Nestled in the corner of Northern Europe is the tiny Baltic nation of Estonia, a country who’s heritage knows much struggle from times of Russian occupation and neighbouring European intrusion in decades of conflict.
Though mention of this land may not spring to mind an immediate connection with Alberta soil, Estonia has deep heritage in this province, extending as far back as 1899 when Estonian settlers came westward and settled here in search of a new life.
Perhaps most notably within the east-central region is Linda Hall – now a Community Centre within what was once the largest Estonian settlement in Canada – and the Estonian Heritage House in Stettler, a small but iconic blue building by the old train station. They stand as reminders of a vibrant cultural influence that once brought many farms and people through these rural areas of Canada.
These landmarks have great personal significance for Deane and Irene Kerbes of Stettler. Deane comes from Estonian ancestry in the area – his grandparents and family emigrated to Canada in 1911 and homesteaded in the Linda Hall area south of Stettler. Deane grew up on the family farm until 1973 and is the sole Kerbes who remained in the area with wife Irene, who is not Estonian by blood but immensely passionate about the culture.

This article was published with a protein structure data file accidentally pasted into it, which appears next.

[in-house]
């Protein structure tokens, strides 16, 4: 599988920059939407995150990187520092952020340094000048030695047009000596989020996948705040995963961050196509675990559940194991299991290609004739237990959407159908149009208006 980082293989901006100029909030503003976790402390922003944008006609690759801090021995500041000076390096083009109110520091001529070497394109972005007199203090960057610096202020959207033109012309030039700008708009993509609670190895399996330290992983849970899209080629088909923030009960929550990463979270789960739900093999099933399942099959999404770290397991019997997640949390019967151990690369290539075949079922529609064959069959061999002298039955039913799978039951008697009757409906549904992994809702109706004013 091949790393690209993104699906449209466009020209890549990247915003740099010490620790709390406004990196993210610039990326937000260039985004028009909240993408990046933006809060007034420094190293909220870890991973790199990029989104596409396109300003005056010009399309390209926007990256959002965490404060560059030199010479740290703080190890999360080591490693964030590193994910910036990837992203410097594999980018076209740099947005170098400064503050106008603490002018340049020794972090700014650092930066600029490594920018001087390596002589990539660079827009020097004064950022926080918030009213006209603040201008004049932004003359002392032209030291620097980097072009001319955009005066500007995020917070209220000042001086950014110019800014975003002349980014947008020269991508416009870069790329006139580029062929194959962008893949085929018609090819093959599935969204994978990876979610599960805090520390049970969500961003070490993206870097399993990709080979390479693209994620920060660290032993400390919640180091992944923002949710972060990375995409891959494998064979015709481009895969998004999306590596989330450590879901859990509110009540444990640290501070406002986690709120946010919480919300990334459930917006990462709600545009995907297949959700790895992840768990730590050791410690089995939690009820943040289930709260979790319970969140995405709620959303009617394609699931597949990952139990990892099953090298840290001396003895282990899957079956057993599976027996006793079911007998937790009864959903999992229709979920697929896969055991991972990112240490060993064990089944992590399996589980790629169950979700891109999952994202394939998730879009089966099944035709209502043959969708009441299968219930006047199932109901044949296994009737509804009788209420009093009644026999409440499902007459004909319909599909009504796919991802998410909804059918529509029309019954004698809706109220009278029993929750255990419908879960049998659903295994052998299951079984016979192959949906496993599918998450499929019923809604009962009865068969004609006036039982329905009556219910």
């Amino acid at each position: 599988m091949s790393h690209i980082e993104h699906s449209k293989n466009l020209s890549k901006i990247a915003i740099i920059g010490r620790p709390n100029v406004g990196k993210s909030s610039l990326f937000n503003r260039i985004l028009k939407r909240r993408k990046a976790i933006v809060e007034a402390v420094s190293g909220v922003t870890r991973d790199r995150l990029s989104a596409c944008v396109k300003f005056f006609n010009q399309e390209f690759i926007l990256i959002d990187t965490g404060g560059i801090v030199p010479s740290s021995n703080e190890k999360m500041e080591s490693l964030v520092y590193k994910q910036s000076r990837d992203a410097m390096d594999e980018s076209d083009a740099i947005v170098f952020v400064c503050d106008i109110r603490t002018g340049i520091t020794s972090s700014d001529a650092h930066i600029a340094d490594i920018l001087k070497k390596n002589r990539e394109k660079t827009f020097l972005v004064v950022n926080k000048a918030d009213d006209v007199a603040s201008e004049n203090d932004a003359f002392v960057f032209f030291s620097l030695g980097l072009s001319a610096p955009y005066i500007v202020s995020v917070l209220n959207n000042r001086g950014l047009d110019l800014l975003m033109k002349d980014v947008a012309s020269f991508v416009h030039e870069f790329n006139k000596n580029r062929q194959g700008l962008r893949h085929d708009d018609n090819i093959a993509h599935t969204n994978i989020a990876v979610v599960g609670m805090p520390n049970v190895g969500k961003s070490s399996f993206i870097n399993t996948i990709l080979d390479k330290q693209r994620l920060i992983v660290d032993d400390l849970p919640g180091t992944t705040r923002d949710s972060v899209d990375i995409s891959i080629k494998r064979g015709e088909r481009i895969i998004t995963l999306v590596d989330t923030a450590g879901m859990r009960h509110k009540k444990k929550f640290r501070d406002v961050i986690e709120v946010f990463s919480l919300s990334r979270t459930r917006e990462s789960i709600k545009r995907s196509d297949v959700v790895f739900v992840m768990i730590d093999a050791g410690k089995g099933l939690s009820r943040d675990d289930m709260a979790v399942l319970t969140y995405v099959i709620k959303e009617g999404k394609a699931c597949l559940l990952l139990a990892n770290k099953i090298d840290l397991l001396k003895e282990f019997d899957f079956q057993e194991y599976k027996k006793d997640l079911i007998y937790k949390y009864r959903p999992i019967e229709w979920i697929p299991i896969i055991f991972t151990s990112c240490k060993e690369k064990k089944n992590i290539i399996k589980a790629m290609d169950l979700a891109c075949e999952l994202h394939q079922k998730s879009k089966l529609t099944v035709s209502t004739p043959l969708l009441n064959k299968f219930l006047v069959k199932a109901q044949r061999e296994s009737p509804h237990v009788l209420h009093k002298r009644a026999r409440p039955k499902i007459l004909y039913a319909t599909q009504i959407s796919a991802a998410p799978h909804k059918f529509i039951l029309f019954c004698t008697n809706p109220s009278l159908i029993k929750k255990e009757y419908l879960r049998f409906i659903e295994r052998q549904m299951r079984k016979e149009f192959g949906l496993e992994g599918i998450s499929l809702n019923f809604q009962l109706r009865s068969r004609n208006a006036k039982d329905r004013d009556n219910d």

“Most of the Estonians are all gone,” says Dean, “there are very few left.” The Estonian influence dissipated with intermarriages and travel, but the cultural connection to Stettler in particular remains strong, especially within the Estonian house at the Museum.
“The Estonian House is a reminder to people that the Estonian people settled here, and built similar dwellings in the area,” says Irene.
The house was built by Estonian native George (Juri) Tamberg in the 1920’s and after decades of use was donated to the Museum in 1978 by Earl Bergman.
The house has housed many artifacts donated by Estonian locals over the years, including paper documentation that piqued the interest of Estonian President Lennart Meri when he visited the museum and area in 2000.
“There was some Estonians who lived in the Linda Hall area, and they went to Australia afterward,” recounts Dean, “Their grandchildren [visited Alberta] from Australia because they’ve heard about Linda Hall and they came to the Museum, and then they phoned our house.” Dean recounts how they traced their ancestry back through Stettler. The Museum in the area facilitated their pursuit of their lineage and helped them find their grandparent’s graves at the Estonian cemetery.
Deane and Irene say the house is experiencing deterioration and they fear for its continued presence in the community.
“The back part of it got water inside,” Deane says, noting that the foundations were built between the wooden beams using mud. “The building beside had no eavestroughs and water came down and it soaked into the mud chinking and rotted some of the logs,” he said, “so were going to try and preserve that.” The duo is seeking donations to rebuild the interior.
Deane and Irene said that for them, keeping the Estonian tradition alive in Alberta is important for future generations of Estonian descendants and visitors to the area.